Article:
What the federal government can (and can't) teach you about "Plain Writing"

             


Posted March 21, 2018

In 2010, then-President Barack Obama signed the Plain Writing Act into law to make government communications clearer and more usable for the public. The Obama White House reasonably argued that writing that is “appropriate to the subject or field and intended audience [and] avoids jargon, redundancy, ambiguity, and obscurity” would yield significant benefits. They cited a study that found the Navy could save as much as $73 million annually by avoiding unnecessary reading and re-reading than “if its officers used the plain style.”
 
We can debate the effectiveness of the law, but the steps federal agencies have taken to comply can help private organizations understand the best practices that can lead to their staff creating simple and precise written documents.
 

1: They train staff

 
Good writing doesn’t “just happen.” It takes work and skill. Fortunately, skills can be trained, developed, and strengthened. With expert guidance and instruction, writers can gain a clearer understanding of how to write with straightforward, easy-to-understand language. The Department of Health and Human Services (HHS), in a 2017 review of its compliance with the 2010 law, wrote that training provided “good examples, practical tips, useful [information], and helpful exercises.”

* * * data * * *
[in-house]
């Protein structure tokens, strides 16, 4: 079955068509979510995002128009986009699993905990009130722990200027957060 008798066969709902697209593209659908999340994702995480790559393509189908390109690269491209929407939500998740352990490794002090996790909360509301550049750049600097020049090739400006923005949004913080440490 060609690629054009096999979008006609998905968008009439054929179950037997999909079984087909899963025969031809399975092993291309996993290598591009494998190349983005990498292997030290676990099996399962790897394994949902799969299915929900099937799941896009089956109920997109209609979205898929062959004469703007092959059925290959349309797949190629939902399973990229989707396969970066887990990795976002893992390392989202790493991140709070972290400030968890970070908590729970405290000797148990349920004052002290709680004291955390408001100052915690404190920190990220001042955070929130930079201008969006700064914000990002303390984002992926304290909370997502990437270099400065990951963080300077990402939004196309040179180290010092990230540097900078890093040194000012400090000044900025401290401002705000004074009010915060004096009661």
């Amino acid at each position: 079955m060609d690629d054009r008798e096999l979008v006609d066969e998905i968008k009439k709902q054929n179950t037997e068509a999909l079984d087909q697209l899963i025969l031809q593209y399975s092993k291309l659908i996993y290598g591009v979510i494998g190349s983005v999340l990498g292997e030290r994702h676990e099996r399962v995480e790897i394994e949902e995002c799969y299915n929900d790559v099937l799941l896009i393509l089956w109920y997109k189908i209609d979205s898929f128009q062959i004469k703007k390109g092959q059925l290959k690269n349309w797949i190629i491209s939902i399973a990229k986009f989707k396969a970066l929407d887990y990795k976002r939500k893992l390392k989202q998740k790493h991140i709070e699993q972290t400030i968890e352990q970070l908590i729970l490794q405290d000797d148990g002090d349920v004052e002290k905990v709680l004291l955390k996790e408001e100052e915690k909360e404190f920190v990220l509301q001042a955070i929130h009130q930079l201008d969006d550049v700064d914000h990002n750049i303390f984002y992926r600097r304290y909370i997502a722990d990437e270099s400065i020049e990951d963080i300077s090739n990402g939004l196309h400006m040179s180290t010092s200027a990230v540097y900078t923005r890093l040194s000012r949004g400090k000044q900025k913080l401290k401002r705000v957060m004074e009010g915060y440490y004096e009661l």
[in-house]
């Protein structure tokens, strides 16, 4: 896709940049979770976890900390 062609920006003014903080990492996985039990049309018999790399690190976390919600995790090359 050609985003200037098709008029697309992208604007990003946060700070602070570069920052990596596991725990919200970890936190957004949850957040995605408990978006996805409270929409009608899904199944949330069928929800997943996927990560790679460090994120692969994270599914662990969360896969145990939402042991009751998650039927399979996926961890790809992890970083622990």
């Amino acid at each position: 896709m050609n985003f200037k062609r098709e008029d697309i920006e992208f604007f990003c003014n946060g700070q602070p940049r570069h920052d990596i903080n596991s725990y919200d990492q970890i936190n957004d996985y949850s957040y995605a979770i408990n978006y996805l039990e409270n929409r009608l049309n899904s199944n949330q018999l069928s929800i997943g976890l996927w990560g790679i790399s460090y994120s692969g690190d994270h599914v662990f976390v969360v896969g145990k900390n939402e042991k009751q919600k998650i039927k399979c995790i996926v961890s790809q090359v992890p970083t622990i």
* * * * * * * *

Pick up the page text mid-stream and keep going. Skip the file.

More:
2: They emphasize the reader rather than the writer

 
This is a subtle but crucial point: well-written materials always keep the reader foremost in mind. The National Archives puts it nicely: “The goal of plain writing is not just to follow rules. The goal is clear communication. If thinking about rules makes you freeze at the keyboard, then don't obsess about rules. Instead, think about getting your message across clearly. Ask yourself, ‘How will this sound to someone who is not familiar with my topic? Is the reader getting what he or she needs? Does it take more than one reading to understand the message?’”
 

3: They reward success

 
The FDA, for example, formally recognizes employees who successfully incorporate plain language principles into their writing with “annual plain language rewards.” According to the Society for Human Resource Management, rewards can improve employee engagement and morale, boosting motivation, loyalty, and productivity.
 

Did they do enough?

 
These three practices are excellent for promoting plain writing and language, but we also need to understand where the government fell short. The 2017 HHS compliance report cited several challenges, including inadequate budget for training and a lack of dedicated staff. These issues have practical implications. For example, at the FDA, less than 1% of its 16,000-person workforce completed training on plain writing. The result is uneven implementation of the law across the federal government and the continuation of government writing that reads like, well, government writing. If you want to embrace plain writing at your organizations, you can follow the government’s example – but also learn from its lapses.
 
About Hurley Write, Inc.
 
Hurley Write, Inc., a certified women-owned small business (WBENC and WOSB), Historically Underutilized (HUB), and Disadvantaged Business Enterprise (DBE), has been designing and teaching customized onsite and online technical, business, and scientific writing courses for over 25 years. We also develop and teach specialty courses, such as how to write proposals and standard operating procedures (SOPs) and deviation and investigation reports, and how to prepare and give great presentations.